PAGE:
With classes shifted online and recommendations in place to social distance, kids have been staying at home without their normal routines, teachers or friends.
The recent changes could have an impact on a student’s mental health, said Tracie Chochon, a school psychologist for Norfolk Public Schools.
“For a lot of kids, school was a sanctuary. It was their safe place,” Chochon said. “They were taken care of, treated with respect, fed and their needs were being met. People cared about them. When you lose that, it will almost be like mourning. If you had a relationship with a teacher that cared, it would be really hard to adjust to suddenly not having that person.”
Chochon said she understands younger children might be affected more from social distancing and at-home learning than older students, who can use their cellphones and social media to connect.
There are several ways for parents to help their children stay positive during the coronavirus pandemic, Chochon said.
For younger children, parents should make sure to consistently have a one-to-one interaction, according to the Buffett Early Childhood Institute. It’s important to fulfill children’s basic physical and emotional safety needs first.
Exercise and nutritious meals are crucial, Chochon said. Children may go outside as long as they practice social distancing.
Young children take their cues from adults by what they read on their faces, according to the Buffett Early Childhood Institute. They feel stressed when their parents look stressed.
When basic needs are filled, structure, education and fun activities should be added. It’s important to have a routine in place, Chochon said.
Families should band together to complete puzzles, learn to bake, create do-it-yourself projects or make arts and crafts when their kids aren’t busy with schoolwork, she said. Younger children may use objects at home to create and play pretend.
Mary Luhr, Norfolk Public Schools’ director of student services, said the district’s younger students are still finding ways to connect to their teachers and have much-needed social activity.
Younger students can use a computer program called Seesaw and submit photos of their homework to their teachers, who then can offer feedback. Classmates also may interact with each other in the program.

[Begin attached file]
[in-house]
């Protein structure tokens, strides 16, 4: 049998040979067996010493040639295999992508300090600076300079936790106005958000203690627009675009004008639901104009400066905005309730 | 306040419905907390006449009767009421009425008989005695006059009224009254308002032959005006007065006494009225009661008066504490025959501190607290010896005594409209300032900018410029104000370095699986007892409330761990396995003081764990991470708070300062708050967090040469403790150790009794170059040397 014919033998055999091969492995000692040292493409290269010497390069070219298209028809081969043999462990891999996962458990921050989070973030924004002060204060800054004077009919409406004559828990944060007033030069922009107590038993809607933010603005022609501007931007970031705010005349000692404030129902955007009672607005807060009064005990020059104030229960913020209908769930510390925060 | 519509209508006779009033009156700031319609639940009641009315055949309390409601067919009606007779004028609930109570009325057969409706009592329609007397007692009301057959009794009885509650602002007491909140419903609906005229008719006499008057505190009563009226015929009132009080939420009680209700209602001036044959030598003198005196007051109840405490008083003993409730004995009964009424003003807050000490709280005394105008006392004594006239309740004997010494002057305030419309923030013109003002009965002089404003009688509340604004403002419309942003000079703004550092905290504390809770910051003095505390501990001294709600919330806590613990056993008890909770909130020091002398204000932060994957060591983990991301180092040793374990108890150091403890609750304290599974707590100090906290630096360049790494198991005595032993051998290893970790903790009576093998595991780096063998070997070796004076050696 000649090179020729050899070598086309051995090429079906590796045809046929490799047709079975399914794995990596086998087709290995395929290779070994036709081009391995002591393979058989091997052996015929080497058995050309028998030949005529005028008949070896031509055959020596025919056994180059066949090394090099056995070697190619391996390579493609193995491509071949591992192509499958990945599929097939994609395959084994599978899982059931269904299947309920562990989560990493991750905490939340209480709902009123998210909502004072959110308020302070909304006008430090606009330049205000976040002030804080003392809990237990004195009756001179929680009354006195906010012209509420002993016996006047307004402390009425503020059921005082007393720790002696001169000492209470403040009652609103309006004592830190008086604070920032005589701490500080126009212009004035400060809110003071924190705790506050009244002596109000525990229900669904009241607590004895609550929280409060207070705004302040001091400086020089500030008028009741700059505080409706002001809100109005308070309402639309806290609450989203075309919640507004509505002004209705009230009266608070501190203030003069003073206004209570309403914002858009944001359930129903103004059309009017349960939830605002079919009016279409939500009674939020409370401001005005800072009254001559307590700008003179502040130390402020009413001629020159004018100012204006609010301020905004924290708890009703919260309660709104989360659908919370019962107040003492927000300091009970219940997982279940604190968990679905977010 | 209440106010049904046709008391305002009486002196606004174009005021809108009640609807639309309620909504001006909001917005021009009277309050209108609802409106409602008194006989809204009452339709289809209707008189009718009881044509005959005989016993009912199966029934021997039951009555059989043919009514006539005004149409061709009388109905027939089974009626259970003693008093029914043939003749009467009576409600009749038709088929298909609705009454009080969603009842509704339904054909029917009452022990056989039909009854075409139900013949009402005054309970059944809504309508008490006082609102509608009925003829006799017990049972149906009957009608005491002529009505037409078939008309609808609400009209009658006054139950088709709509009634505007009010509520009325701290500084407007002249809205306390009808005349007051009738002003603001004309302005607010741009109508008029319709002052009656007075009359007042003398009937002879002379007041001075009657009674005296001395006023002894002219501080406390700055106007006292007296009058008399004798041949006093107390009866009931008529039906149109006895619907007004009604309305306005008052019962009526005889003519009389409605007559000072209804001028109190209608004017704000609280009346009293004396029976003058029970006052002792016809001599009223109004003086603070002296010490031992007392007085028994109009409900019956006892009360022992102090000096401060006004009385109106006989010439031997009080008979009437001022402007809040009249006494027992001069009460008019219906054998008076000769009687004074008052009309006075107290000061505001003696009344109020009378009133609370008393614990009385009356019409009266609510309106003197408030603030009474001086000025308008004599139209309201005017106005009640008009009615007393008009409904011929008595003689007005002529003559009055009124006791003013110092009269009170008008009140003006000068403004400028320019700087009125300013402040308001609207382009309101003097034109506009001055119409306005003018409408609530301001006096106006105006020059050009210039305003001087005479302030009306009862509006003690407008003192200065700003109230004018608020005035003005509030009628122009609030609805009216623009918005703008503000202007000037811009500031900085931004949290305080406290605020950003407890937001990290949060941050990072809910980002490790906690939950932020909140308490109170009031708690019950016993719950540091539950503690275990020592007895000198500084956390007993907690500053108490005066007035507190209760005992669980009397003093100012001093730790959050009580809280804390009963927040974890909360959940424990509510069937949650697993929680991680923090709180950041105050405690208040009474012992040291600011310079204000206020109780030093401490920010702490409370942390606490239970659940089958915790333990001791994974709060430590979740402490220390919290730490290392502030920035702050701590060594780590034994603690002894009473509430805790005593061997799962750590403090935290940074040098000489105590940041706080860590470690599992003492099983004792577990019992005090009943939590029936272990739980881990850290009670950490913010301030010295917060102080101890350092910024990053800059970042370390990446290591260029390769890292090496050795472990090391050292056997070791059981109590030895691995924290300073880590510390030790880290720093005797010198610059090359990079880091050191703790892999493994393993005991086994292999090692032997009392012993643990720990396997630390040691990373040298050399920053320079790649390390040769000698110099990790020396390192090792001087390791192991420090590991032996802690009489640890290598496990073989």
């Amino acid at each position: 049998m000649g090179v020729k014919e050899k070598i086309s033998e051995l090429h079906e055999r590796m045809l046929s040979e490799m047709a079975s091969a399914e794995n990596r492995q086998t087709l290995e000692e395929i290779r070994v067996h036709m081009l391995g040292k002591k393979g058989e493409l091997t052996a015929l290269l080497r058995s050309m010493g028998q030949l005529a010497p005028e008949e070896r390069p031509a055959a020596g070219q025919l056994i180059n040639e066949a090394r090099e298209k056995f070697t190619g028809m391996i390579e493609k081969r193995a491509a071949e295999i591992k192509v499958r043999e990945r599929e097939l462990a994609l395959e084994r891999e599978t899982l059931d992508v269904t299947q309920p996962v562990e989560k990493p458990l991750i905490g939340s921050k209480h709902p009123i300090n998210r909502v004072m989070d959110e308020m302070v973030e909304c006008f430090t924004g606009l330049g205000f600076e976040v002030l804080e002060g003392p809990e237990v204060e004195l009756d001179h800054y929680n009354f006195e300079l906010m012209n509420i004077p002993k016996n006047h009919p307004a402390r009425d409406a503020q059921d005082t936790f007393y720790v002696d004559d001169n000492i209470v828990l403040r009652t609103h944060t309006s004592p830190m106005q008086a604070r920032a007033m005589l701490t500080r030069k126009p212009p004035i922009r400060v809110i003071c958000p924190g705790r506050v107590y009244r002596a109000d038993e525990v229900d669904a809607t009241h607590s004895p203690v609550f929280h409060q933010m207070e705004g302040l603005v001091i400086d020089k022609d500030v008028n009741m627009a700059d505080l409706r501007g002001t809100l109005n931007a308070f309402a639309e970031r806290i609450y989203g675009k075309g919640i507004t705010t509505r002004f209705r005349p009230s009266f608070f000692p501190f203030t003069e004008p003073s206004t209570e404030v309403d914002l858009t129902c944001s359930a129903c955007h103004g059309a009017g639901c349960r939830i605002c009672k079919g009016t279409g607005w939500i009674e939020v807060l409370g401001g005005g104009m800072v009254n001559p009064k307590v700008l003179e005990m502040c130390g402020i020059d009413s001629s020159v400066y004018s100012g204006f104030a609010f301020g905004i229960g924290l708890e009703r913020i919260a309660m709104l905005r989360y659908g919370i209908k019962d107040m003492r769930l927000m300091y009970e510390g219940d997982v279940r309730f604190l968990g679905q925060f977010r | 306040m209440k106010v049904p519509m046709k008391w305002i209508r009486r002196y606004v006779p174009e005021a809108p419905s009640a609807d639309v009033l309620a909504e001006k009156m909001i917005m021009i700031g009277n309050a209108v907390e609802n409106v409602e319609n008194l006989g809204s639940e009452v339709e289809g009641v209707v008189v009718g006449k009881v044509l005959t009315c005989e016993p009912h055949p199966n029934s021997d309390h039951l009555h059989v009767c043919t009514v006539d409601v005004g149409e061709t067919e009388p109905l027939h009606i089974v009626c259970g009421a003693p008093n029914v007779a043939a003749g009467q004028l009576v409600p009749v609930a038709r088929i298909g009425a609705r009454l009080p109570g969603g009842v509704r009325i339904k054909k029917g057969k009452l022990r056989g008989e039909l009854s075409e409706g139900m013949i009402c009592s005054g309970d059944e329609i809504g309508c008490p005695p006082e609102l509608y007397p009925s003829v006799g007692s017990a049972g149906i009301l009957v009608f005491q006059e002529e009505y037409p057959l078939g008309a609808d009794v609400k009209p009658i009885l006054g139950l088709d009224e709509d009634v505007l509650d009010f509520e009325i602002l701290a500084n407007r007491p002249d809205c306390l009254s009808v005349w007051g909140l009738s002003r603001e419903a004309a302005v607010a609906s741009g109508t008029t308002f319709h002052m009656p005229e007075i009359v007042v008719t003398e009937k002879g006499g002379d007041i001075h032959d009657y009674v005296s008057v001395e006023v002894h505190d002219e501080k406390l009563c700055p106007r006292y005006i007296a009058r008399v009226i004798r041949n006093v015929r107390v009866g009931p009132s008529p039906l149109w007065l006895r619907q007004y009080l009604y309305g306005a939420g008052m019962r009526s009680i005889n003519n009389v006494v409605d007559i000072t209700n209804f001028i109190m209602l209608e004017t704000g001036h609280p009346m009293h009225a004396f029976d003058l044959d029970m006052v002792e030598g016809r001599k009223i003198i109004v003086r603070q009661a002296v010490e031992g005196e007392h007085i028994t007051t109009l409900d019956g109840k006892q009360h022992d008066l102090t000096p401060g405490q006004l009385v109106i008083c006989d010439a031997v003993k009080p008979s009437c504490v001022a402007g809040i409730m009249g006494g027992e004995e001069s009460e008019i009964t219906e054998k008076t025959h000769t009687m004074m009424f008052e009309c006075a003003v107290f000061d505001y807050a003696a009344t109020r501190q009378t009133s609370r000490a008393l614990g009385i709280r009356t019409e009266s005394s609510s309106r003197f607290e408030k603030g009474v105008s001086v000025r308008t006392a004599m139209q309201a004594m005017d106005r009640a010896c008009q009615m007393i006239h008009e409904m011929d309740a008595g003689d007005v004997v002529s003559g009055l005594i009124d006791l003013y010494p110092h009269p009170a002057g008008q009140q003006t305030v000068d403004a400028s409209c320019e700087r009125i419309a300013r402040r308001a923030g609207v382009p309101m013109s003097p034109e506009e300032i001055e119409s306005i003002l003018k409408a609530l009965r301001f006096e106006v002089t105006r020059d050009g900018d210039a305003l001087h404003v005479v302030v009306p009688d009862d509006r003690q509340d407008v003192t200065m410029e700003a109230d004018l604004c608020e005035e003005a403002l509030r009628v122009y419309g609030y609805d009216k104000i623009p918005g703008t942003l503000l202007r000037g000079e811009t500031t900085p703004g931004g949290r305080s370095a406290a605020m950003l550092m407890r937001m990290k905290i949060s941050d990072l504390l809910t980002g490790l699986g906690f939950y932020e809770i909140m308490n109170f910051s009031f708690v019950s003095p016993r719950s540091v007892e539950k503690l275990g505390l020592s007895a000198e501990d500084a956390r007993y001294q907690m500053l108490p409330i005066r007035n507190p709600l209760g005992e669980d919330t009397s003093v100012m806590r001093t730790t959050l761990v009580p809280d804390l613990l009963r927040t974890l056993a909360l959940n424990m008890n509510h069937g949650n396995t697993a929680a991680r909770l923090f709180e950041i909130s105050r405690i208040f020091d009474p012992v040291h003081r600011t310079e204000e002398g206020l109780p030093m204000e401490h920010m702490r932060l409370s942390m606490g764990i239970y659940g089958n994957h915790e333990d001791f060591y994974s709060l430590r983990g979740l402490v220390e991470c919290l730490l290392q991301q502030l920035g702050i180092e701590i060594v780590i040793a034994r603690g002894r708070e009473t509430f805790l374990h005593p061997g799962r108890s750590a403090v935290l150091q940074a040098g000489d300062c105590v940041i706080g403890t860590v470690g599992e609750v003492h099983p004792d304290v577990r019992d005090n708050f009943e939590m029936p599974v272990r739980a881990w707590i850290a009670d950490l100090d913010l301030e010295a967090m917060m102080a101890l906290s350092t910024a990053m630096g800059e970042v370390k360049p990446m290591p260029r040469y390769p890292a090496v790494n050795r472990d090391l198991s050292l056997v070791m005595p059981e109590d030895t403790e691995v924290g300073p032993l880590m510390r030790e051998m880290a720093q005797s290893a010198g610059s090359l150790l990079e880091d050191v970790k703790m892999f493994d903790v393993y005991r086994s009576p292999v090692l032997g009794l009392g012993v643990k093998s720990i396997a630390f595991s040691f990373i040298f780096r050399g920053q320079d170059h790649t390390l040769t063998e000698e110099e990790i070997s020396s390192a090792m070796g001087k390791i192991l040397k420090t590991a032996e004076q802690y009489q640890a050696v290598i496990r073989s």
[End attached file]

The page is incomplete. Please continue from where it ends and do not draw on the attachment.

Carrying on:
“They can show off their work, and the teacher gets to brag them up on how they’re doing,” Luhr said. “If parents have questions, they reach out. For the most part, it's been positively received. Ideally, we’d love to have those babies in the classrooms.”
Marsha Bliss, a kindergarten teacher at Christ Lutheran in Norfolk, said she’s been in contact with all 14 of her students through email or Zoom.
Her students have been completing paper packet lessons and sending her photos of their favorite assignments. Bliss also scheduled her first Zoom call with the entire class this week and hopes to make it a weekly routine so her students can socialize.
“I think for the most part, from what I understand from parents, the kids are doing well,” Bliss said. “Parents are very involved — they’ve been communicating well, they ask questions over the phone or text me if they don’t understand. And most of the kids have siblings, so that helps some.”
If students are struggling with their mental health, there are still resources available even with at-home learning, Luhr said.
NPS students have access to teletherapy services through their school’s mental health provider. The district’s elementary schools are partnered with Midtown Health; the middle and junior high schools have services with Oasis Counseling; and the high school has therapists from Educational Service Unit 8 (ESU 8).
Chochon is a psychologist for three schools and also manages student threat assessments for the district. If a student is reported to be a threat, either to themselves or others, Chochon manages the assessment and treatment plan. A common threat is suicide, she said.
NPS had almost 20 risk assessments this year. Chochon is worried that the change to at-home learning might affect the ability to receive assessments, she said.
“When I get called into the schools, it's because that student has been reported to the administrator that a threat was made, and that’s not happening because they aren’t in school,” Chochon said. “For kids that were on the cusp of suicide, or depression, something like this just kind of tips the scales. Something like this happens and can push them over the edge.”
But teachers, who are usually the ones to observe threats, are still able to report them to administrators, Luhr said.
Chochon encourages parents to keep an eye on their child’s emotions, she said. Signs of depression or other mental health issues can be mood changes, excessive sleeping, weight changes or isolation. Because kids are staying at home, parents should be aware if they’re holing up in their bedrooms more than usual.
If parents have questions or concerns, they can always reach out to their child’s teacher or to the school, she said.
“I think the district has done a really good job to let parents know where they can find services for school work and mental health,” Chochon said. “Take it easy, parents. I think we have to make sure we give kids a sense of hope. They live in the moment, so it's hard for them to understand that this will pass.”